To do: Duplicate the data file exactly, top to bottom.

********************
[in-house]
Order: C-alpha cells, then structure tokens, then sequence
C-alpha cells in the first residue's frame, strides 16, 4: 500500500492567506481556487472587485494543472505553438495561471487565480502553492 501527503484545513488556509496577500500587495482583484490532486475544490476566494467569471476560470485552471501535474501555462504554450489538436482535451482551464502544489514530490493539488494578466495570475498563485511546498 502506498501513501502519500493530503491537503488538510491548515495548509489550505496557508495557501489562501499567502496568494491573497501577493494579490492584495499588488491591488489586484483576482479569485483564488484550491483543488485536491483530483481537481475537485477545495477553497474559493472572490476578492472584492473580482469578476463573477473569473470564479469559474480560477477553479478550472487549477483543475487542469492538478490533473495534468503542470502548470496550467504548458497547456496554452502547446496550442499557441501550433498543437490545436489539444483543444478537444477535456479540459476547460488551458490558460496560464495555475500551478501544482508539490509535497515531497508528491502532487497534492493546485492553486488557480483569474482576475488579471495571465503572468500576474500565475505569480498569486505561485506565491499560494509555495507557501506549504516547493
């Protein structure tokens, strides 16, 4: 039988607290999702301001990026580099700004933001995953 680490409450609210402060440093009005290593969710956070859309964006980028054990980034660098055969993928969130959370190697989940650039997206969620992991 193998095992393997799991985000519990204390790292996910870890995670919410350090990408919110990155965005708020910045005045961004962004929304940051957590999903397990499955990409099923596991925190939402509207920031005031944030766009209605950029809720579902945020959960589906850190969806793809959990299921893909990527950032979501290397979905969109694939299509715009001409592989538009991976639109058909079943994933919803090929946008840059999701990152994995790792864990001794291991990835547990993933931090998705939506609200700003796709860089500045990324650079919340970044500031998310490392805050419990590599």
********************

[in-house]
Order: C-alpha cells, then structure tokens, then sequence
C-alpha cells in the first residue's frame, strides 16, 4: 500500500492567506481556487472587485494543472505553438495561471487565480502553492 501527503484545513488556509496577500500587495482583484490532486475544490476566494467569471476560470485552471501535474501555462504554450489538436482535451482551464502544489514530490493539488494578466495570475498563485511546498 502506498501513501502519500493530503491537503488538510491548515495548509489550505496557508495557501489562501499567502496568494491573497501577493494579490492584495499588488491591488489586484483576482479569485483564488484550491483543488485536491483530483481537481475537485477545495477553497474559493472572490476578492472584492473580482469578476463573477473569473470564479469559474480560477477553479478550472487549477483543475487542469492538478490533473495534468503542470502548470496550467504548458497547456496554452502547446496550442499557441501550433498543437490545436489539444483543444478537444477535456479540459476547460488551458490558460496560464495555475500551478501544482508539490509535497515531497508528491502532487497534492493546485492553486488557480483569474482576475488579471495571465503572468500576474500565475505569480498569486505561485506565491499560494509555495507557501506549504516547493
């Protein structure tokens, strides 16, 4: 039988607290999702301001990026580099700004933001995953 680490409450609210402060440093009005290593969710956070859309964006980028054990980034660098055969993928969130959370190697989940650039997206969620992991 193998095992393997799991985000519990204390790292996910870890995670919410350090990408919110990155965005708020910045005045961004962004929304940051957590999903397990499955990409099923596991925190939402509207920031005031944030766009209605950029809720579902945020959960589906850190969806793809959990299921893909990527950032979501290397979905969109694939299509715009001409592989538009991976639109058909079943994933919803090929946008840059999701990152994995790792864990001794291991990835547990993933931090998705939506609200700003796709860089500045990324650079919340970044500031998310490392805050419990590599």